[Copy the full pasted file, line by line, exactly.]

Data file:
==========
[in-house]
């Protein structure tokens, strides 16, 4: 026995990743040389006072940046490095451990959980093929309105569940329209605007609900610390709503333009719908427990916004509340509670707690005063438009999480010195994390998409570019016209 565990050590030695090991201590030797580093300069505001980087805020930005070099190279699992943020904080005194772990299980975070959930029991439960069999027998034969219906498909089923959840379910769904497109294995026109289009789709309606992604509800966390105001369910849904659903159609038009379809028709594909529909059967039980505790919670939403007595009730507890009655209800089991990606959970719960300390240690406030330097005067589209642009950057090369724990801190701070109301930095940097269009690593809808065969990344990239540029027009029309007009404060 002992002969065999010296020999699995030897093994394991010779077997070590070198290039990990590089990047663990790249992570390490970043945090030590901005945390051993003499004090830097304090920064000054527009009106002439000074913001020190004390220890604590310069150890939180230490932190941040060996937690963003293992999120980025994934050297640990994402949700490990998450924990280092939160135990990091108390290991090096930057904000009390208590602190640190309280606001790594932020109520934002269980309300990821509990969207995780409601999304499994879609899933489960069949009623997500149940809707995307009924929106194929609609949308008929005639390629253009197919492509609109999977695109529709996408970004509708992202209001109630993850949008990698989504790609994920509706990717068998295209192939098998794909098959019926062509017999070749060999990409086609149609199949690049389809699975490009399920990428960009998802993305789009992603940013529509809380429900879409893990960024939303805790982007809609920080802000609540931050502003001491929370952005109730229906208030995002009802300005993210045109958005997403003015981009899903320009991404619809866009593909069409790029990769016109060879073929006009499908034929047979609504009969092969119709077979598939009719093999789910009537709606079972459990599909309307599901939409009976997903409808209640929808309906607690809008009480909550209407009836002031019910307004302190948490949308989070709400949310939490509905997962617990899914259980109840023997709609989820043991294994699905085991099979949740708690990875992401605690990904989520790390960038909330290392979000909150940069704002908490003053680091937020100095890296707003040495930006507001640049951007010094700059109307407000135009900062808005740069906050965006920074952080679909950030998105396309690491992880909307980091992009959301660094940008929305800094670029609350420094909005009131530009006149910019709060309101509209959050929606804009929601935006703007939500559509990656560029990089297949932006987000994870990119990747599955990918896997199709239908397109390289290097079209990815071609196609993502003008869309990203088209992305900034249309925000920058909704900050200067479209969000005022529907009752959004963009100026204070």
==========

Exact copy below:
[in-house]
């Protein structure tokens, strides 16, 4: 026995990743040389006072940046490095451990959980093929309105569940329209605007609900610390709503333009719908427990916004509340509670707690005063438009999480010195994390998409570019016209 565990050590030695090991201590030797580093300069505001980087805020930005070099190279699992943020904080005194772990299980975070959930029991439960069999027998034969219906498909089923959840379910769904497109294995026109289009789709309606992604509800966390105001369910849904659903159609038009379809028709594909529909059967039980505790919670939403007595009730507890009655209800089991990606959970719960300390240690406030330097005067589209642009950057090369724990801190701070109301930095940097269009690593809808065969990344990239540029027009029309007009404060 002992002969065999010296020999699995030897093994394991010779077997070590070198290039990990590089990047663990790249992570390490970043945090030590901005945390051993003499004090830097304090920064000054527009009106002439000074913001020190004390220890604590310069150890939180230490932190941040060996937690963003293992999120980025994934050297640990994402949700490990998450924990280092939160135990990091108390290991090096930057904000009390208590602190640190309280606001790594932020109520934002269980309300990821509990969207995780409601999304499994879609899933489960069949009623997500149940809707995307009924929106194929609609949308008929005639390629253009197919492509609109999977695109529709996408970004509708992202209001109630993850949008990698989504790609994920509706990717068998295209192939098998794909098959019926062509017999070749060999990409086609149609199949690049389809699975490009399920990428960009998802993305789009992603940013529509809380429900879409893990960024939303805790982007809609920080802000609540931050502003001491929370952005109730229906208030995002009802300005993210045109958005997403003015981009899903320009991404619809866009593909069409790029990769016109060879073929006009499908034929047979609504009969092969119709077979598939009719093999789910009537709606079972459990599909309307599901939409009976997903409808209640929808309906607690809008009480909550209407009836002031019910307004302190948490949308989070709400949310939490509905997962617990899914259980109840023997709609989820043991294994699905085991099979949740708690990875992401605690990904989520790390960038909330290392979000909150940069704002908490003053680091937020100095890296707003040495930006507001640049951007010094700059109307407000135009900062808005740069906050965006920074952080679909950030998105396309690491992880909307980091992009959301660094940008929305800094670029609350420094909005009131530009006149910019709060309101509209959050929606804009929601935006703007939500559509990656560029990089297949932006987000994870990119990747599955990918896997199709239908397109390289290097079209990815071609196609993502003008869309990203088209992305900034249309925000920058909704900050200067479209969000005022529907009752959004963009100026204070």